I was expecting to hear about cancellations which would have been sad.  I think the bosses need to sit down, look at those 1970s comics again and re-think.  Thirty years later the original Atlas series’ are far superior in both story and art compared to the modern incarnation.



                                                                     ****************

Well, as it turns out I was right.  Again. Although cover art for six Atlas Unified books was released along with some story details that made it sound almost like DCs Crisis on Infinite Earths, the series never got to issue 3.

Everything went quiet.  No one from store managers to distributors could give a definitive "the next issue will be out in---"  And fans thought the Atlas boss was giving them the runaround.  We then heard "These are not the 1970s Atlas characters but re-imaginings". "WTF?" time again. Why, if these were much loved characters that Aarden were "bringing back" did they have to be "re-imagined"?

I was in contact with Jason Goodman and even made a few suggestions -hey, why not? I was told "this" then told "that" and last I heard everything was set for a revival..two years ago?

I'm not sure what the problem was but if you want to revive the 1970s characters it makes sense to make them the 1970s characters and get the creative teams back.  It just looked like the whole New Atlas was produced on the cheap.

It was a sad little revival but it could be successful but you have to be true to the originals.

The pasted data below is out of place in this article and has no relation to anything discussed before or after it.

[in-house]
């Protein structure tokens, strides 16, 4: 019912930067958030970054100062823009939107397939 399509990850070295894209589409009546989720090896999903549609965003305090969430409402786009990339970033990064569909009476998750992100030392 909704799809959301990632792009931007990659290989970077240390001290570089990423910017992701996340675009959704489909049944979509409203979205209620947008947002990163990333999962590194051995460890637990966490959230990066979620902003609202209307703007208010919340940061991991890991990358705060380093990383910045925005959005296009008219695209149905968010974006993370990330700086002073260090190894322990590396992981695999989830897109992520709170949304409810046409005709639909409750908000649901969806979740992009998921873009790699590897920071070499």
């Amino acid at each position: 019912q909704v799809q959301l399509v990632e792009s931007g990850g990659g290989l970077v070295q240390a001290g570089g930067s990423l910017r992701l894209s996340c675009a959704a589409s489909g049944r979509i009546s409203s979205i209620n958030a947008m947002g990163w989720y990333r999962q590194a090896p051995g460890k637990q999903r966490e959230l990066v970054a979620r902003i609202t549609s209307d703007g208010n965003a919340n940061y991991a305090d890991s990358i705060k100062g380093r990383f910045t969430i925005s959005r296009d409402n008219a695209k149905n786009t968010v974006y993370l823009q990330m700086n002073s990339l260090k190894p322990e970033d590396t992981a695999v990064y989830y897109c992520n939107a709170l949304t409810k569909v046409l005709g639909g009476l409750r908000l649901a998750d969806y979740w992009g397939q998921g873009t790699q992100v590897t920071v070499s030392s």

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24. Animal Bites: A Nonfiction Series from Animal Planet


I am always looking for good new nonfiction series that are accessible to my 3rd graders. I recently received a copy of OCEAN ANIMALS from the newish Animal Bites series from Animal Planet.  It looks like it will be a perfect fit for 3rd and 4th graders.

The book is filled with amazing photos so it will definitely attract readers--it is one they will pick up on their own. And there seems to be just the right amount of text on each page. Each page contains more than a few facts but not so much text that the book becomes overwhelming for young readers.

The book's text features are color-coded so readers are directed to a key on the Table of Contents page.  There are several categories covered in the book and the colored tabs alert the reader to which umbrella topic is being discussed on a page.  Topics like "Where They Live", "How They Live" and "Big Data" are some of the categories. There are also some pages that focus on one type of animal to get more information.

The book has a good progression so can easily be read from cover to cover over a few days. But the pages also stand alone so each page can be read alone and there are lots of mini lesson possibilities form the stand-alone pages.  This is a good series to use to share various ways to read nonfiction and the ways the various nonfiction text features are used to help share information.

There are a few other books in this series and I am anxious to see if my kids like them as much as i think they will. I definitely have plenty of series about animals but many of  my 3rd graders could read about animals every day and still want to read more! They are a sturdy paperback book so they seem like they will hold up well in a classroom.

The other books in the series include Polar Animals, Farm Animals and Wild Animals.

I'm excited to discover this new series!

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25. Artist of the Day: Eva Vilhelmiina Eskelinen

Discover the art of Eva Vilhelmiina Eskelinen, Cartoon Brew's Artist of the Day.

The post Artist of the Day: Eva Vilhelmiina Eskelinen appeared first on Cartoon Brew.